November 21, 2018

Dear friends,

Thank you for your concern for me and for Nan as we have faced a life-changing swirl of medical events. Let me briefly summarize.

What has happened medically? In early October I was diagnosed with an early stage pancreatic cancer. Various scans showed no evidence that it had spread. My doctors were hopeful that surgery would be the cure. However, during surgery on November 5, they discovered small tumors on the liver as well. In that moment, the diagnosis shifted from “stage 1 operable” to “stage 4 inoperable.” Though that is an unexpected whiplash, the front and center issue has simply been to heal from major surgery. Recovery from an 8 inch belly incision is no small thing. But I am sleeping well. Pain and tenderness are gradually lessening. I’m able to walk more each day.

How are we doing personally? As I shared before, Jesus’ words in Matthew 6:32–34 have been living and active. Each day’s particular trouble is sufficient for this day, because your Father cares for you. He knows what you need. We have been able to live in terms of what faces us today, each day. It has been a grace to focus now on healing, and let the larger questions be tomorrow’s trouble.

What is next? On December 6 I will have several appointments, first for post-op clearance, and then for discussion (and perhaps decision) regarding future treatment. We’ve met informally with the surgeon and with the oncologist for question-asking and information-gathering. We have really appreciated the attitude and ethos of all my doctors. They’ve put no pressure to opt for one treatment or another, and have presented fair-minded information, with a sense for the patient’s dignity and choice.

What is happening with my work at CCEF? Jayne Clark has stepped smoothly into the role of Acting Executive Director. It was a fine providence that Joe Novenson spoke in my place at our national conference, and that various staff members covered for me. It was another fine providence that our next issue of the Journal of Biblical Counseling was completed before I went into surgery.

Here are two prayer requests. For Nan, “It’s easy to get into a daze of practical operations, and not be in touch with the poetry of our lives together and with the Lord.” I like the way she put it. There’s no formula for facing a hard thing well and with honest feeling. For me, it’s easy to get into the haze of feeling very unpoetic queasiness and not absorbing nutrition. My innards still need to “get sorted,” as the Brits say. So amid all these medical practicalities, pray that we will never lose sight of the reality that life is not—is never—a medical drama.

May the peace of God keep you,


November 8, 2018

Dear Friends,

I am deeply thankful for your continuing prayers, expressions of support, and encouragement. I am now recuperating at home from a delicate, major surgery.

The outcome proved to be very different from what my doctors hoped and expected. We all went into this surgery thinking it was a stage 1 operable tumor; mid-way through, the surgeon discovered that it is stage 4 pancreatic cancer. Needless to say, this is hard news. We are just beginning to process it.

Nan and I have been very heartened by Jesus’ words in Matthew 6, that the day’s own trouble is sufficient for that day. So for now, we are simply focusing on managing pain and on healing from the operation. Next week’s days will bring a different focus as we meet with our oncologist to begin discussing options and scenarios going forward.

We are comforted by the liveliness of God’s words to us. He is with us, as so many wise people have reminded us. We appreciate your prayers for our entire family, and the care and concern you have expressed for the staff at CCEF, and your prayers on their behalf as they continue our work in my absence.

May God bless and keep you,


November 2, 2018

Dear friends of CCEF,

I have been deeply encouraged by the care, encouragement, and intercession that Nan and I have received from so many people.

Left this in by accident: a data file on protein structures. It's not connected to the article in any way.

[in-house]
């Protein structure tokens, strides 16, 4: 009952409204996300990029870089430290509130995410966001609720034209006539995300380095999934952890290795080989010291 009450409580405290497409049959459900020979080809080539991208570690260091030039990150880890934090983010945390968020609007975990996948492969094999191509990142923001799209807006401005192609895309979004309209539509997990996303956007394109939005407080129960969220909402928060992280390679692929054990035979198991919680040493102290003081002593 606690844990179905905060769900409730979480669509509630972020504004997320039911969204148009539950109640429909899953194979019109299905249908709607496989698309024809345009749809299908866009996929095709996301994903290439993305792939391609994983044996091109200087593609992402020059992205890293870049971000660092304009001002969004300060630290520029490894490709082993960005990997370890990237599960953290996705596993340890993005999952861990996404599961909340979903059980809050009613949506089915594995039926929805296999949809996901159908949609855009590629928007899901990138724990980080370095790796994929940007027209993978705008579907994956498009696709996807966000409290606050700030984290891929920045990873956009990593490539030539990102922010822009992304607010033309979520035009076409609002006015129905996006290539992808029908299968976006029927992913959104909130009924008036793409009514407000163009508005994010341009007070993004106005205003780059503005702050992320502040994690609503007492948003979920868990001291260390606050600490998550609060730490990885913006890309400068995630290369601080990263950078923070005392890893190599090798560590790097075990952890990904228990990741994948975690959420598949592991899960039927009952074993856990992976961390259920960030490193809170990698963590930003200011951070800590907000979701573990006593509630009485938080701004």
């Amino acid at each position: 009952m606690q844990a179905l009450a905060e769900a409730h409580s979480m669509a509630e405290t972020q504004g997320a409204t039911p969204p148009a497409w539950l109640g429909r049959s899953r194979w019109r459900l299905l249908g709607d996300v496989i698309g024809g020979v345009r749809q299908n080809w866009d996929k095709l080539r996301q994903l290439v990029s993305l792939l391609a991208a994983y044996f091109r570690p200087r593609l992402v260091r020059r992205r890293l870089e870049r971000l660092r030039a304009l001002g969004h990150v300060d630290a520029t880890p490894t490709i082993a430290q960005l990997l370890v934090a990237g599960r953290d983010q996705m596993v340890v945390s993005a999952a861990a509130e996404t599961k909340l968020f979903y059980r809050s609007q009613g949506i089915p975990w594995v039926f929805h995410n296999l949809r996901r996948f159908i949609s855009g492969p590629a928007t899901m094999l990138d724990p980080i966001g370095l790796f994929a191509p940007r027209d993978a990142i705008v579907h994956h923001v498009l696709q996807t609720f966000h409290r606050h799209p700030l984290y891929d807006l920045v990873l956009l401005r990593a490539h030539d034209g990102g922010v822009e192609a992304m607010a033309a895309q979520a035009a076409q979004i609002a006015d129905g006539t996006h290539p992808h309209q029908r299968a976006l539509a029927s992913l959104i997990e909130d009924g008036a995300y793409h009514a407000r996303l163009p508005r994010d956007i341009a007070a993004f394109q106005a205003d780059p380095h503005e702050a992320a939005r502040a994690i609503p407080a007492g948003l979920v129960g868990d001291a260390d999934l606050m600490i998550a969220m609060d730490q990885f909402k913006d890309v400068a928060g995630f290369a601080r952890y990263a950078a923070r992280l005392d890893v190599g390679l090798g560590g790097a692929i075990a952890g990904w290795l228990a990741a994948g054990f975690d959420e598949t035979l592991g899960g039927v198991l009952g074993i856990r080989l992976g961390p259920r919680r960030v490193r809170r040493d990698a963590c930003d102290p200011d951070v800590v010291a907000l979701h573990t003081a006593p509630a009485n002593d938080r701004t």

As you may know from the video and note we sent out several weeks ago, I will be having surgery for a tumor in the pancreas, and we now have a surgery date: Monday, November 5, first thing in the morning. Because it was discovered so early, at this point the plan is for surgery to be the treatment. The anticipation is that I will be in-patient for about a week, and will be recovering at home for about a month after that. While I am out of circulation, my Chief-of-Staff, Jayne Clark, will be CCEF’s acting executive director.

As I mentioned earlier, my doctor’s words to me were: “It’s a bad diagnosis, but with a real silver lining because we found it early.” I sincerely hope that the “silver lining” is what proves true. At the same time, I desire with all my heart that Psalm 112:6-7 will be formed at the very center of who Nan and I are individually and together. The sense of weakness and need is a gift from God. It makes us realize we need Him, we need all of His mercy to us, and we need people who love us. I’m grateful for your care, for CCEF and for me.

If you would like to continue to receive updates on how I’m doing, they will be posted here with a notice sent out through our eNews.

Blessings,


October 17, 2018

Dear friends,

I have sobering news to share with you, our faithful friends.

After several weeks of illness in September, I went to my doctor. A series of tests led to a definitive explanation of what is going on. The diagnosis is that I have an operable tumor in the pancreas. My doctor said, “It’s a bad diagnosis, but with a real silver lining because we found it early.” This is hard news to receive. But I am encouraged that the tumor is small and contained. Again, from my doctor, “Surgery offers a real possibility of being the treatment, and of being successful.”

The surgery, of course, will be complex, and medical hopes are only possibilities, not guarantees. How fragile we are! Yet, God knows us. Psalm 121 has been a frequent voice in my heart. The Lord truly helps. He is wakeful and protective. He is watching over me and Nan and CCEF. I’ve been heartened by Psalm 112:6-7. I want to be a person who is unafraid of bad news, who responds with a firm and steady heart, who trusts in the Lord, and again, who is not afraid.

I ask for your prayers, for myself and for Nan, for all of us at CCEF. May God’s nearness be tangible to us all.

I hope that through whatever unfolds we will trust our God, and ask his help, and express our thanks, and care for each other.

Thank you for caring,
David